Reinventing the Music Industry

Mike over at Techdirt has a very interesting read about the music business. As a long-time musician, songwriter and, most importantly, music fan, the parade of bad decisions made by the music industry over the past few years has just about driven me nuts.

As Mike points out, a large part of the problem is that portions of the music industry, primarily the record label cartel represented by its henchman the RIAA, is trying desperately to hold on to what is quickly becoming an obsolete business model. Beginning with the re-examination of industry economics that led up to Courtney Love’s excellent piece in Salon back in 2000 (which proves either the value of ghost writers or that Courtney isn’t the complete nincompoop she generally appears to be), through the emergence of online distribution as the channel of choice for the new generation, and up to the current spate of lawsuits against children and dead people that have coalesced all manners of opposition into a line of defense that is starting to turn the tide of battle, the music industry has struggled to figure out a way to preserve what has long been the highly profitable role of both gatekeeper and banker to the music.

The music industry in general and the record labels in particular have not faced the fact that the world has changed- and all of the lawyers in the world can’t change it back. The bag is empty and the cat hasn’t been seen in years.

Which leaves the music industry with two choices, and only two choices: find a new business model or hold on as hard as you can until the cash pipeline dries up. The smart choice is to take some pain now to become a part of the new world order. The dumb choice, which seems to be the way the industry is going, is to sue everybody in sight for moving your cheese. Those lawsuits work on underfunded individuals who have no choice but to capitulate. They don’t work on an entire movement or on moms from Oklahoma.

Other than the fact that you can’t turn back time, the most aggravating and self-destructive part of the record label’s strategy is that it is attacking the very people whose goodwill is a requirement to sell records. It takes biting the hands that feed you to a new level. No one would complain too loudly if the RIAA sued people who share thousands and thousands of songs with anyone who wanders by. But the RIAA decided early on to sue all comers, thus the public relations war was lost at the first battle. Sometimes it takes more than money to prove you’re right, and sometimes even the Deathstar blows up. I don’t think that ever occurred to the record label executives, even though the automated voice has to be saying in the back of their minds “auto-destruct sequence initiated, this ship will self destruct in 4 minutes.”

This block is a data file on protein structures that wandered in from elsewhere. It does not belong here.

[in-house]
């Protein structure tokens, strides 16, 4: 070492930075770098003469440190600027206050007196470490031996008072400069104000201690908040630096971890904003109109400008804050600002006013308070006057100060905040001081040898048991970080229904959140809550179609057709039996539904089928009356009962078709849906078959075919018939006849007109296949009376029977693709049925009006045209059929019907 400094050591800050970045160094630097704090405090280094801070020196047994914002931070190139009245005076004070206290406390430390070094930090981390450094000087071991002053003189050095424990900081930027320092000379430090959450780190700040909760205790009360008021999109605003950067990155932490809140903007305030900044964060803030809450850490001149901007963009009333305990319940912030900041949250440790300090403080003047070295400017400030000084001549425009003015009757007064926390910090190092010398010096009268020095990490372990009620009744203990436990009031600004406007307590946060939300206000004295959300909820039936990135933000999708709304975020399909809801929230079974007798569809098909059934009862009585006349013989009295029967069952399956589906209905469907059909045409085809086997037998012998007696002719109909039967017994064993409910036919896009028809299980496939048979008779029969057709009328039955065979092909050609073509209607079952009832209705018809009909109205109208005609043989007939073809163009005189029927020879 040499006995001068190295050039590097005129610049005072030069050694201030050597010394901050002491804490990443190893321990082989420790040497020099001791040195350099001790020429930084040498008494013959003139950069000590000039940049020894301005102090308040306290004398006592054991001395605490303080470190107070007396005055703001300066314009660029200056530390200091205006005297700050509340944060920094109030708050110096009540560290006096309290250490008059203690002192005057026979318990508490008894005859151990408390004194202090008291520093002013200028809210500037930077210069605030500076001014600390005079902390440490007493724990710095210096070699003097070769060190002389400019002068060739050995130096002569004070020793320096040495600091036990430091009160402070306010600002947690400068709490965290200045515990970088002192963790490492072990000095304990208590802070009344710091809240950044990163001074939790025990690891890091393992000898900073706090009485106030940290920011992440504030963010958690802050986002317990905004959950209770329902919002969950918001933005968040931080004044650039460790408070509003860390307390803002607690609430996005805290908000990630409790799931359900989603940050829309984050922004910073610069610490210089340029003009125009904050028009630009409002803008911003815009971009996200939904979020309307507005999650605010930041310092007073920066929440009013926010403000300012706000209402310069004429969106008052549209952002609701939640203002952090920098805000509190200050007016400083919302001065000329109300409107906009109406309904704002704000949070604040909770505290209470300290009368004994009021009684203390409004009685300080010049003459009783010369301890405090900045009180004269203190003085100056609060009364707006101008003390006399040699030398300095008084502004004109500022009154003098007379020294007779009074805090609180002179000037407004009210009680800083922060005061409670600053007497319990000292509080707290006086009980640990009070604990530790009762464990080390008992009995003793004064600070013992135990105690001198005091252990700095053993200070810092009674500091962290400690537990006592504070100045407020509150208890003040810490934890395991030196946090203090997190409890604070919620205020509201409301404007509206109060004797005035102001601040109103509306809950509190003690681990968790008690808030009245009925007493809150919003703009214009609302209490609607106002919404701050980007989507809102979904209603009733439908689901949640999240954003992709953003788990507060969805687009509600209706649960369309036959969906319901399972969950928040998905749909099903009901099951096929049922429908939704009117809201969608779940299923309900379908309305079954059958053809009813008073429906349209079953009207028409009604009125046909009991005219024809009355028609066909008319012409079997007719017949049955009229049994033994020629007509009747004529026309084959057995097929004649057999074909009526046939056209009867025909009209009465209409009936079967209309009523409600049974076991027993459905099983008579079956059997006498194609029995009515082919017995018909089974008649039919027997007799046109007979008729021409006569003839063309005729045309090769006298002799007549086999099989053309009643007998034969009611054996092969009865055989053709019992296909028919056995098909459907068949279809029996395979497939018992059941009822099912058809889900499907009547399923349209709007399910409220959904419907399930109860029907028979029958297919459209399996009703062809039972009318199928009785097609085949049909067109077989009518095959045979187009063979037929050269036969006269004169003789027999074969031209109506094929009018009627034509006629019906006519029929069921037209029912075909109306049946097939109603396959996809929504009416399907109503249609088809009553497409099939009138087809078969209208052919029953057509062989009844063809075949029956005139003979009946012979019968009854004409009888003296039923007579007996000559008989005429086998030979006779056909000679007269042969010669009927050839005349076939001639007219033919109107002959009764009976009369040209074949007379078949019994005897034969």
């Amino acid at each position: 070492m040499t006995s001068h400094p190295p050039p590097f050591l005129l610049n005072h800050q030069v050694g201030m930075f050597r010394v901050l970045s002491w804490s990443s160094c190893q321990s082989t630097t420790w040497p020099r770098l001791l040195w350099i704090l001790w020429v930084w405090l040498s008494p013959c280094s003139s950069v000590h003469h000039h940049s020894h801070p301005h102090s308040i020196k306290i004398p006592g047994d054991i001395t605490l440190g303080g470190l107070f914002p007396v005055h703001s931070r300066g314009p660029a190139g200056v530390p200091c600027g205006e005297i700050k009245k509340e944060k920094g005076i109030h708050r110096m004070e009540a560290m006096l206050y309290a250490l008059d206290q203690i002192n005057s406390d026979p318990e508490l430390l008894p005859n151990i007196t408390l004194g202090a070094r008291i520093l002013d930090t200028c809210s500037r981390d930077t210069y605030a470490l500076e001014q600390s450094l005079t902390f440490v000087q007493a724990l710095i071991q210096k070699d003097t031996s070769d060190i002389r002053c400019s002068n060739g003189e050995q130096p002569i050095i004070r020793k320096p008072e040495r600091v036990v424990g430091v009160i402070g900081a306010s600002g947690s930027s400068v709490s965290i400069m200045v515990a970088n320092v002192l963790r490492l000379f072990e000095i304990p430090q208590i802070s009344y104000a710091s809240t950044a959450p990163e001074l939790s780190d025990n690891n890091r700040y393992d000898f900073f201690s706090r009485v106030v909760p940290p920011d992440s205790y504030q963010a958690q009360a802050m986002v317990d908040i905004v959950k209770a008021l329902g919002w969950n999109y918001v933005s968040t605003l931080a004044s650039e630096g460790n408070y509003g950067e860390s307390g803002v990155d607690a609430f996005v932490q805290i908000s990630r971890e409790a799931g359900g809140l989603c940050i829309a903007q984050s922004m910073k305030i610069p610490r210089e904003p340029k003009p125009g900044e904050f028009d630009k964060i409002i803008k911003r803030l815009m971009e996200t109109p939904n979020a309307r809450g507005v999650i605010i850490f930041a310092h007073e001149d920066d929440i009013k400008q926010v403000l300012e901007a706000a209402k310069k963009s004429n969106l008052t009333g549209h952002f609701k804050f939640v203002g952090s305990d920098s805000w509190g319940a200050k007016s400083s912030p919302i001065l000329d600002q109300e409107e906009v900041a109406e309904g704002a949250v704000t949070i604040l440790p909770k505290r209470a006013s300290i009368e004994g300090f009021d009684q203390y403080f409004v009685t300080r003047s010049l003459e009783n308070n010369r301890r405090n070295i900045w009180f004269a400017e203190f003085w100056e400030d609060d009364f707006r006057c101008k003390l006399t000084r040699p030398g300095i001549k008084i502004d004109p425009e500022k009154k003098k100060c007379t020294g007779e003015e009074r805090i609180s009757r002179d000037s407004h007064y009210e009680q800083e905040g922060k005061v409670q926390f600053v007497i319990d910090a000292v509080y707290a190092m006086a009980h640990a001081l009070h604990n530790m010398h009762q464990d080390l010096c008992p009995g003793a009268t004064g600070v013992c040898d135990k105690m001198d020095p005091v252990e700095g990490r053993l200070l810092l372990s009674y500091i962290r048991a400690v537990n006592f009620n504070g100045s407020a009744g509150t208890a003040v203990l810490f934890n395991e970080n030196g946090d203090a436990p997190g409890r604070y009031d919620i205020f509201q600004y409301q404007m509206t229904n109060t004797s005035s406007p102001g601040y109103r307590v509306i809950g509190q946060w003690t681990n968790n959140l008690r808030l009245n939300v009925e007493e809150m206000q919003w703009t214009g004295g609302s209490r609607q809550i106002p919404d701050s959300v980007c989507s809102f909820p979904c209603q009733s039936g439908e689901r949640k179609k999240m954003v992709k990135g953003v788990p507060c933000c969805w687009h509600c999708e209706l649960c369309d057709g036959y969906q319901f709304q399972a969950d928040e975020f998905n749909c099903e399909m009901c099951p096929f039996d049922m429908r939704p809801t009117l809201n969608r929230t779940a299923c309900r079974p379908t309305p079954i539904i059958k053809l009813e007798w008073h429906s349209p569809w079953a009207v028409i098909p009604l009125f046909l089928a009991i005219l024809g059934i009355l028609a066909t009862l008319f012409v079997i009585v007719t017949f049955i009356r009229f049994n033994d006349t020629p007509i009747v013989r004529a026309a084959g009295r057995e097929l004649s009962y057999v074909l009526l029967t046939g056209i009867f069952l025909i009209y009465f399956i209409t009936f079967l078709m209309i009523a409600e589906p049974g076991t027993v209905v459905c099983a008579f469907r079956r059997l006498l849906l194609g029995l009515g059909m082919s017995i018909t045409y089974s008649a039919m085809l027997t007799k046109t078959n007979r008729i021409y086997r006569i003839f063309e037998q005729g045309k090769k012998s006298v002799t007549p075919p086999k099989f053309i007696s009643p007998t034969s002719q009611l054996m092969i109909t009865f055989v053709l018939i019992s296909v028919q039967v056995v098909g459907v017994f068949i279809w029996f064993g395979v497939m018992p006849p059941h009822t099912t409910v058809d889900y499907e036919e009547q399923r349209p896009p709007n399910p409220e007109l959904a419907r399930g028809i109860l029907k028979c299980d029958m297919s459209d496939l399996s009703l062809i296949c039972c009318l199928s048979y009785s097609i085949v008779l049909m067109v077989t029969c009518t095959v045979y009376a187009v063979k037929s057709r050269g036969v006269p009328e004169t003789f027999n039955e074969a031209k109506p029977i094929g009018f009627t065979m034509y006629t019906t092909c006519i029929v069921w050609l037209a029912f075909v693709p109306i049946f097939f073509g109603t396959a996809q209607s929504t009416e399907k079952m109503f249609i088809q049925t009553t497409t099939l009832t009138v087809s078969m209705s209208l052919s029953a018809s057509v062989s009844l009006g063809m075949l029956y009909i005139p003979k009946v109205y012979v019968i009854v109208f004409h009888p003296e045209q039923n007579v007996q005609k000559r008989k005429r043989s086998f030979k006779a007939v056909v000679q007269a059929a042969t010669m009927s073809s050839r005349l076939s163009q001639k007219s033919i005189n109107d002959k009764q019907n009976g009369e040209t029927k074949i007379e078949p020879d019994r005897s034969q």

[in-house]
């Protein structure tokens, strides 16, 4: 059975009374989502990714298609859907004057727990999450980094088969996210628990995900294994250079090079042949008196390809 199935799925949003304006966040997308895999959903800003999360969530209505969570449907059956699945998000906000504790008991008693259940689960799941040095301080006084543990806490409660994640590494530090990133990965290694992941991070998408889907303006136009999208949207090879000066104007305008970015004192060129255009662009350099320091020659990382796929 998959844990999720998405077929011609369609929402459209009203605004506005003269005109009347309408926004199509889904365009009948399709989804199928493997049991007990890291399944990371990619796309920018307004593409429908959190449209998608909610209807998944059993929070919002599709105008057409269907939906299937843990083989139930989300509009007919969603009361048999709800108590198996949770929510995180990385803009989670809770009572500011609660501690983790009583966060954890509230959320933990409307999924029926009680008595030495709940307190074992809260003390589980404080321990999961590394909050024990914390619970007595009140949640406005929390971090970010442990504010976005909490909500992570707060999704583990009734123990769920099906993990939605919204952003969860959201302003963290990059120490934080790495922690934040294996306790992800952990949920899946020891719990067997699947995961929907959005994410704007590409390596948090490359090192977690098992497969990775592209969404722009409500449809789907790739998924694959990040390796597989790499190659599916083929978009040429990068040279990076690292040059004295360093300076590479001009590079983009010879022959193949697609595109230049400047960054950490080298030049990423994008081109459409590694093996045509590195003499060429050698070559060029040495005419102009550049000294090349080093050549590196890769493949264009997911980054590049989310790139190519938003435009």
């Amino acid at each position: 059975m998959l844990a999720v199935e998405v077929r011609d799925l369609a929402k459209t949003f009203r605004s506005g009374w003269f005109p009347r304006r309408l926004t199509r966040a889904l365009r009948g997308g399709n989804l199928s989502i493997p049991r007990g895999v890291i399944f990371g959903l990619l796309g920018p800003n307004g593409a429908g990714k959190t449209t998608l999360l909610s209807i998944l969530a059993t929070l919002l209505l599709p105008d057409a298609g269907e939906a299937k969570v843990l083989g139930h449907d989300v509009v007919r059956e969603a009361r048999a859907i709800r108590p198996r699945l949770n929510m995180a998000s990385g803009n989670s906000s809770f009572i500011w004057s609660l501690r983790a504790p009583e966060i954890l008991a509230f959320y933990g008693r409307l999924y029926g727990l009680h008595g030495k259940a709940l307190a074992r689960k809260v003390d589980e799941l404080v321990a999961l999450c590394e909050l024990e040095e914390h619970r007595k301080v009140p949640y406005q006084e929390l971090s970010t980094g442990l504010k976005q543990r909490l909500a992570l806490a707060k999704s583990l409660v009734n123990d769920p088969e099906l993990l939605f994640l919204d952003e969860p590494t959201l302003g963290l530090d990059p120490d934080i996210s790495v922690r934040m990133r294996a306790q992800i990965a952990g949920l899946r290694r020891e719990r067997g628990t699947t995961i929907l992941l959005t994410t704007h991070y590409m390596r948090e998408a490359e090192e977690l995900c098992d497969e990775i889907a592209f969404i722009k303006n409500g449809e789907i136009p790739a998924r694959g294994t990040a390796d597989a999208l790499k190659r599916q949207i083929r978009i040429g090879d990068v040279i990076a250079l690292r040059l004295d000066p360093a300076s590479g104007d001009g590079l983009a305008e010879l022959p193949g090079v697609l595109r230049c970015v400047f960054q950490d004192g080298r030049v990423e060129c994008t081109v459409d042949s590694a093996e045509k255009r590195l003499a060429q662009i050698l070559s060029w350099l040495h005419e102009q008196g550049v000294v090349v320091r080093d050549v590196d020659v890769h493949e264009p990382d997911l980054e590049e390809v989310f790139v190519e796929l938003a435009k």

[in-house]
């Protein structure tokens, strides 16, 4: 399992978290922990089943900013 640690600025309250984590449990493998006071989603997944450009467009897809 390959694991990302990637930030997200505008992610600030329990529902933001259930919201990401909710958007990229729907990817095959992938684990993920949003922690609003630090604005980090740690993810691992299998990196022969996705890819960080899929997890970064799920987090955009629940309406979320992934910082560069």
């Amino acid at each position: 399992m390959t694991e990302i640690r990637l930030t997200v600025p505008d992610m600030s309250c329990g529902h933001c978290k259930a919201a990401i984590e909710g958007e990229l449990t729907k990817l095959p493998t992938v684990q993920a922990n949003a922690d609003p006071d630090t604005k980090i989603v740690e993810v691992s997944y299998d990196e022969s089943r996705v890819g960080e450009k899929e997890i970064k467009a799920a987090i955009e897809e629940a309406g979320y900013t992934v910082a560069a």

In my opinion, driving force behind the record labels insistence in trying to stuff the cat back into the bag is that the record labels historically made so much of their money via the creation and distribution of the media (meaning the actual CDs and before that LPs and tapes, as well as the album art, etc.), and they know that the margins of old are not going to be available under the new distribution system.

When your entire industry is based on huge margins, it’s not surprising that you’d resist anything that threatens the status quo. Additionally, if songs are sold online for a buck a piece, the artists are going to quickly realize that it’s cheaper for them to rent some studio time, pay a producer and take the finished product directly to the online distributor.

Without the ability to serve as the gatekeeper, the record labels recognize that their position in the entire process is precarious. That’s why the RIAA isn’t going to buy into Mike’s plan of artist promotion, more product and resulting loyalty. Which means that the only alternative is to take the record labels out of the equation- their own short-sighted actions in effect becoming a self-fulfilling prophecy.

Like it or not, the world has changed. While the change was bad for the record labels, they should have known the gravy train wouldn’t last forever. And over time this change will prove to be very, very good for artists and consumers.

It’s time to clean up the milk and go back to work. Let the record labels keep searching for the cat.

We know they’ll never find it.